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The Purple Tide

The student news site of Chantilly High School (Chantilly, VA)

The Purple Tide

The student news site of Chantilly High School (Chantilly, VA)

The Purple Tide

Staff Ed: Fairfax County’s environmental policy opens gates for progress

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Tyler Ellison

Half a million cars flood the highways as people travel throughout Fairfax County in the morning, dropping their kids off at school, commuting to D.C. for work or running errands, per the Fairfax County Commuting Patterns. Regardless of what they are doing, these people are contributing to the larger problem of global warming, but it isn’t their fault. They just happen to live in a suburb.

The issue with Fairfax County’s air pollution problem stems from the nature of suburban lifestyle in the United States. Car-centric transportation, single-family homes and spread-out neighborhoods lead to people living in the suburbs and putting out more CO2 than people in urban or rural areas per the IPCC Climate Assessment Report. Fairfax is certainly no exception and with a population of 1.14 million, according to the U.S. Census Bureau, the issues of a traditional suburban area are significantly more severe.

While the county is not getting hit by climate change to the degree that states like Florida or other countries are seeing, per the World Food Program USA, the effects are slowly starting to creep in. Hotter summers, shorter winters and increased rainfall are all signs that climate change is starting to impact the county, per the Resilient Fairfax Climate Projections.

And so, we reach Fairfax County’s plans to help reduce CO2 emissions throughout the county, starting with the FCPS shift to using buses with renewable energy. Transportation is a major contributor to the climate catastrophe, with the average family car emitting nearly 10,000 pounds of CO2 a year alone, via the United States Environmental Protection Agency. Targeting the cars and buses is going to be fundamental for lowering the county’s total emissions. They’ve already begun to implement new electric buses around the county, progressively adding more to the bus roster, per the FCPS Website.

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At first glance, this transition is a huge step forward. According to the Fairfax County website, more than 1,600 school buses drive around the county everyday. Since the average school bus emits 54,000 pounds of CO2 every year, per Earth911, replacing all of these diesel buses would prevent 86.4 million pounds of CO2 from entering the atmosphere. 

Though 86.4 million may seem like a huge number (to be fair, it is), it doesn’t compare to the amount of CO2 emitted by every single school bus in the nation. Nearly 8 billion pounds of CO2 are released from school buses each year across the nation. Fairfax County is only getting rid of .01% of the national average. And that’s just buses; there’s still thousands of cars driving on the same road.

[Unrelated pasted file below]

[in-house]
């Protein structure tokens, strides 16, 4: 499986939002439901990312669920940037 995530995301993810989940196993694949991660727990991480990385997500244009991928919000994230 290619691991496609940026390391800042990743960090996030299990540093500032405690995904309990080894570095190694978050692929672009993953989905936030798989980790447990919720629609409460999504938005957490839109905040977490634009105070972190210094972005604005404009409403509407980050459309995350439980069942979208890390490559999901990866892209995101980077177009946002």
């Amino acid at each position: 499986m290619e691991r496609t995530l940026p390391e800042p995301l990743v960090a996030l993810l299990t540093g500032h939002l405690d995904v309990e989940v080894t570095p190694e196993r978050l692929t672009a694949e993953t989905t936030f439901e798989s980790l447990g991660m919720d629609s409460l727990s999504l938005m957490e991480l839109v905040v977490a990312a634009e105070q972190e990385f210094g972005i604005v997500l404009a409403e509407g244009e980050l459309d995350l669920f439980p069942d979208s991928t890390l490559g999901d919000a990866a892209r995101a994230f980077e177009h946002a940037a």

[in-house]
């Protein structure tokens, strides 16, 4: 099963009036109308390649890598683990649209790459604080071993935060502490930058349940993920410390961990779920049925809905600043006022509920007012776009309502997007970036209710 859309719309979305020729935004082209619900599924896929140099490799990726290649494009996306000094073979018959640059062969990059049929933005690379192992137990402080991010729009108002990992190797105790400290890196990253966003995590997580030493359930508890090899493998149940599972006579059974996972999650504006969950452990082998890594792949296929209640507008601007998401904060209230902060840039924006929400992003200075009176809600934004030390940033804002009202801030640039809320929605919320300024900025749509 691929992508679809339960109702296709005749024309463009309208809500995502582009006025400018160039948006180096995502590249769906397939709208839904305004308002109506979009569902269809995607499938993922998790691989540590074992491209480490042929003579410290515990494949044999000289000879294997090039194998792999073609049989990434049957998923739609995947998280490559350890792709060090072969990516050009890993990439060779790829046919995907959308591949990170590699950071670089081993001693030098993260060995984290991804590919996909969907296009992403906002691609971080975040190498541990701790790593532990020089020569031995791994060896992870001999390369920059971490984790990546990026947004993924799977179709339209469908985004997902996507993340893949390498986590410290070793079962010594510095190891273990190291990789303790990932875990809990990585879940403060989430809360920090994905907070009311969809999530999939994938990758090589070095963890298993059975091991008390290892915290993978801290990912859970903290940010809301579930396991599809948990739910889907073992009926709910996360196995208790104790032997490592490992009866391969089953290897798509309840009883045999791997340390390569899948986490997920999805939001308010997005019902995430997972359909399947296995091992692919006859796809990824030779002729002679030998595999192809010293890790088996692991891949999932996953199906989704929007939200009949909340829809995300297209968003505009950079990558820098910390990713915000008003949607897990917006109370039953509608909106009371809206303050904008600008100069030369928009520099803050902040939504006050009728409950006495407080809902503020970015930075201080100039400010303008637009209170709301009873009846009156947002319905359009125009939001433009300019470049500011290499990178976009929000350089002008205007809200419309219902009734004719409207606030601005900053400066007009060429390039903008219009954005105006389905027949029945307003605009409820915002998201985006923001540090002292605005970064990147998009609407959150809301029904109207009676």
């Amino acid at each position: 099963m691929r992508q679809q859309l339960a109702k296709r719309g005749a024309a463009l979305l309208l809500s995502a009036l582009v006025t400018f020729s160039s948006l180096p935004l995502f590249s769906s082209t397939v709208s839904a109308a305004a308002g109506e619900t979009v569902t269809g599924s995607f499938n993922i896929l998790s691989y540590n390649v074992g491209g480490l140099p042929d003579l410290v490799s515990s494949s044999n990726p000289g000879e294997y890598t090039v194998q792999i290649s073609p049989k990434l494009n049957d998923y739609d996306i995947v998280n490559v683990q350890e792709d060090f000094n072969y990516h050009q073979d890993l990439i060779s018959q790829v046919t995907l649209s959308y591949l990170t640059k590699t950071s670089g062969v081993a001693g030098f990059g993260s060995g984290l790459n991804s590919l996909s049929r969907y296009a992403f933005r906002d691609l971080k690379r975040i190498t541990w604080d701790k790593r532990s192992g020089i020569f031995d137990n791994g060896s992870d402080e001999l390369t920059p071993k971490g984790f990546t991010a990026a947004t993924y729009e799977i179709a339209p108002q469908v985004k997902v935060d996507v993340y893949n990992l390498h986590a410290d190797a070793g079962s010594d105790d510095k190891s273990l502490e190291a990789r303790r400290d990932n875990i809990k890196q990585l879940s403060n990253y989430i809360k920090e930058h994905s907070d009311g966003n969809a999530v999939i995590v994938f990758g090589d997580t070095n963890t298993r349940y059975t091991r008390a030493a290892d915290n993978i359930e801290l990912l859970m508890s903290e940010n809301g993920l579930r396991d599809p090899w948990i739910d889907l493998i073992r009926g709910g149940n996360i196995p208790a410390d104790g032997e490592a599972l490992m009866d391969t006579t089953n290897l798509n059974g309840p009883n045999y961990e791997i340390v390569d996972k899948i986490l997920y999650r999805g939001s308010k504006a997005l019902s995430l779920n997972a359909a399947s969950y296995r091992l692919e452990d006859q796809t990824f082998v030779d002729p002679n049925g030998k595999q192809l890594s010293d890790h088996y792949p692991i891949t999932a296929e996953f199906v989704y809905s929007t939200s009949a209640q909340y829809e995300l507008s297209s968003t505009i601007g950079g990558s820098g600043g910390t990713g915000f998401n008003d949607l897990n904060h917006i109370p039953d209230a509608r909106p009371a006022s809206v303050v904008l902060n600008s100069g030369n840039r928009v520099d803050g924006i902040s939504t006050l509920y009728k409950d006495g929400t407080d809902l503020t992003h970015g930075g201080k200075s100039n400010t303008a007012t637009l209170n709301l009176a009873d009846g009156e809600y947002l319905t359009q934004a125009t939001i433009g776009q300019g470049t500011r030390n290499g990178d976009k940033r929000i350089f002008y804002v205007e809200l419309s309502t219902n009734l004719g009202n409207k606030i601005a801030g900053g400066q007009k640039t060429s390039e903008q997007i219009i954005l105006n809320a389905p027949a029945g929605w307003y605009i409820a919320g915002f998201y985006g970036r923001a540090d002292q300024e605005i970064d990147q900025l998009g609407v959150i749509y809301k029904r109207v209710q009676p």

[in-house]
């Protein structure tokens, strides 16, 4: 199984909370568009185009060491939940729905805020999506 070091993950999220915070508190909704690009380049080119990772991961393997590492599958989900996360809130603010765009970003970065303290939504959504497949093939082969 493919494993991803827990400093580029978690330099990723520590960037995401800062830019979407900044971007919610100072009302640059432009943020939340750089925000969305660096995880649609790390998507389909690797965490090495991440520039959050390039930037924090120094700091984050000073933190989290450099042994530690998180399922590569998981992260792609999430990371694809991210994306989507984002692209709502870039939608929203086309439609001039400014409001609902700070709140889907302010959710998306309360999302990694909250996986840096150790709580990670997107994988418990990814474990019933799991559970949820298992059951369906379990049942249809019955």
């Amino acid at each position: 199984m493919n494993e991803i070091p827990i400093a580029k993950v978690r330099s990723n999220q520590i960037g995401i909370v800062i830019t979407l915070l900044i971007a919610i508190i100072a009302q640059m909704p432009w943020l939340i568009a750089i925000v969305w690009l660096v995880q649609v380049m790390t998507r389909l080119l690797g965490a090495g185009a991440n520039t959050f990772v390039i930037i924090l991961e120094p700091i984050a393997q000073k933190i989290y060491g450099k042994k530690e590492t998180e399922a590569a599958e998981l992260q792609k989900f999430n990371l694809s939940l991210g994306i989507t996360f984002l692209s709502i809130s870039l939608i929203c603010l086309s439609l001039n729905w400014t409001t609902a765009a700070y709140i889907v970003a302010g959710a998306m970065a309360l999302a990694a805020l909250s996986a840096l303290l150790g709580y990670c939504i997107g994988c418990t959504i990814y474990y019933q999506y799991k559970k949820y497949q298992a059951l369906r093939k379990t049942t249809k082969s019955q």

In the grand scheme of the climate issue, it may seem like the county’s efforts may not lead to huge results, however, it is still important for the county to carry out this plan. Not only is Fairfax one of the largest counties in the country, but it’s also neighbors with the nation’s capital, leading to the county being an influential area in the state. As such, if Fairfax goes through with this act, it could influence other counties looking to pick up on electric school buses. 

As more counties apply new environmental policies, there’s a better chance that state or even national legislatures could see the positive impact coming from this shift and promote similar acts to a larger level. This isn’t just wishful thinking; states have had a long history of implementing environmental laws from other states, almost like a laboratory for policy innovation. In 1988, Virginia passed the Chesapeake Bay Preservation Act to help protect the bay, per the Virginia Department of Environmental Quality, which

The TPT Staff Poll. (Tyler Ellison)

was similar to many of California’s acts to help conserve their own waterways.

The climate issue continues to worsen day by day and a national effort to overturn the issue is the only way to truly make a dent. Hopefully, if enough counties follow Fairfax in this environmental effort, more policies to help combat the climate crisis may surface around the nation, leading to a chain reaction that could benefit society.

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Tyler Ellison
Tyler Ellison, Opinions Editor
Tyler is a senior in his second year with The Purple Tide. He's a part of the CHS Marching Band, school and community theater and Food for Neighbors. He also enjoys piano and photography. Finally, Tyler believes that ABBA is the best band in existence and won't be taking any other opinions (he is probably wrong).
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